Jesus, our risen Lord, offers us hope, he offers us love, he offers us mercy, and that love, as our Holy Father says, has triumphed over sin and death, and it can triumph over any sufferings, disappointments or misunderstandings in our lives that may have distanced ourselves and others from Christ.
Our faith in the Risen Christ in such times of sorrow offers us the confident hope that death shall not have the last word.
Death has no power over you and me if we enter into his life in his Church.
The mission of the Church is to help people encounter the Lord, letting them know that every person on this planet is capable of a relationship with God, a life-giving relationship.
Just as the right balance of exercise, sleep and eating creates a healthy rhythm and strengthens our bodies, so too do regular prayer, fasting and almsgiving strengthen our souls.
Without prayer, which opens us to the mystery of God, our lives will lack sense and direction. Without this connection to the vine (Jn 15:1-7), our lives will wither and be barren.
We might think that what we do in our daily lives is insignificant, but the smallest thing might be what sets another on the road to being a saint.
If you are burdened with pain, fear, contempt, loneliness or fear of death, you will find great strength in knowing that God himself has freely endured such evils and that he fully understands us when we invoke Him in our trials.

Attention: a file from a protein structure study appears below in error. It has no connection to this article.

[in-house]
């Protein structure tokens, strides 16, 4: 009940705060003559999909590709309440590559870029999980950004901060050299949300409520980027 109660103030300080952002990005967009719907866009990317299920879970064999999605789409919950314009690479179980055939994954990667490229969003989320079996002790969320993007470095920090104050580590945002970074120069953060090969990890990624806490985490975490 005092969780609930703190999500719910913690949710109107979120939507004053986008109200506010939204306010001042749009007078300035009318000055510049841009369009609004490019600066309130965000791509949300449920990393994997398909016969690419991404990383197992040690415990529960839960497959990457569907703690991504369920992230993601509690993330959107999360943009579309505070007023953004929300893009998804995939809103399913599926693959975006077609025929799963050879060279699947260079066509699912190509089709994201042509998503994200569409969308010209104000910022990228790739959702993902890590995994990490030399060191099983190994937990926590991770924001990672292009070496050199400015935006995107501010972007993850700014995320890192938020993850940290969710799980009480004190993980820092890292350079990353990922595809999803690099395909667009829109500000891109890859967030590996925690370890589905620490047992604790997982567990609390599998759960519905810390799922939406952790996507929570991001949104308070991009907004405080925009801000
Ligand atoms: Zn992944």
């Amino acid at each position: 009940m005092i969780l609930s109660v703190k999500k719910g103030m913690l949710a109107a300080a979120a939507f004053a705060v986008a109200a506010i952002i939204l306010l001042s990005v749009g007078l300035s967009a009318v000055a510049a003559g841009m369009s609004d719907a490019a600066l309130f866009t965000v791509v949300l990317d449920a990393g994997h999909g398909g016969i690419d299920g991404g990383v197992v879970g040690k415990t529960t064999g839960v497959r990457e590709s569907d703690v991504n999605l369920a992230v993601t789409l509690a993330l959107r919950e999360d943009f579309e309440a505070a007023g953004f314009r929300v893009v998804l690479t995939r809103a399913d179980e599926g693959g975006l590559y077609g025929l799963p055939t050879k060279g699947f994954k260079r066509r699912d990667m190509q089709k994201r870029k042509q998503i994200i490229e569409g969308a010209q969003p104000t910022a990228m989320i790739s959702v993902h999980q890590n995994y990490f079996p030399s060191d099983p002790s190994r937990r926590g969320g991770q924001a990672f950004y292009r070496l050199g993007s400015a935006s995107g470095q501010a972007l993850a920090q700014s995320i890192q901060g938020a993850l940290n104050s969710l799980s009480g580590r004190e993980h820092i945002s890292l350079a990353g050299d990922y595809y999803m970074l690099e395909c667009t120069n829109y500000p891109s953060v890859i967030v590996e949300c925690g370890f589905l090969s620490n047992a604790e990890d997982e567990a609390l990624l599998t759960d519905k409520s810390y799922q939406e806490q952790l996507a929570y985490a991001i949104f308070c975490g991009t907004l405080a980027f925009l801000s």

Those who are not medical professionals can be instruments of Christ the Healer and help bring about that healing of the heart by carrying out the corporal work of mercy of visiting the sick, and the spiritual work of mercy of comforting the afflicted and praying for the living and the dead.
…God delights not in the death of sinners – He is a God of Life. He offers the mercy of His life-giving water to mankind while taking justice upon Himself on the Cross.
The Magi who came seeking the newborn King were wise because they were authentic searchers for truth. They were not closed-in on themselves, but were open to revelation and divine calls…And after their joyous encounter with the Christ, their lives were changed, they could not proceed on the same road by which they had come.
Our faith cannot simply remain a private, personal act to be exercised only on Sunday; we are called to live it every day and have it permeate every sector of our lives.
We must resolve and pray to be where God wants us to be, to do what He wants us to do, to trust in His Providence, seeking and cooperating with His grace, conducting ourselves always in a way worthy of the Gospel of Christ, and allowing His light to shine through us before others to the glory of God.
One of our challenges in the New Evangelization is to help people to see the connection between the love they naturally seek and the Lord.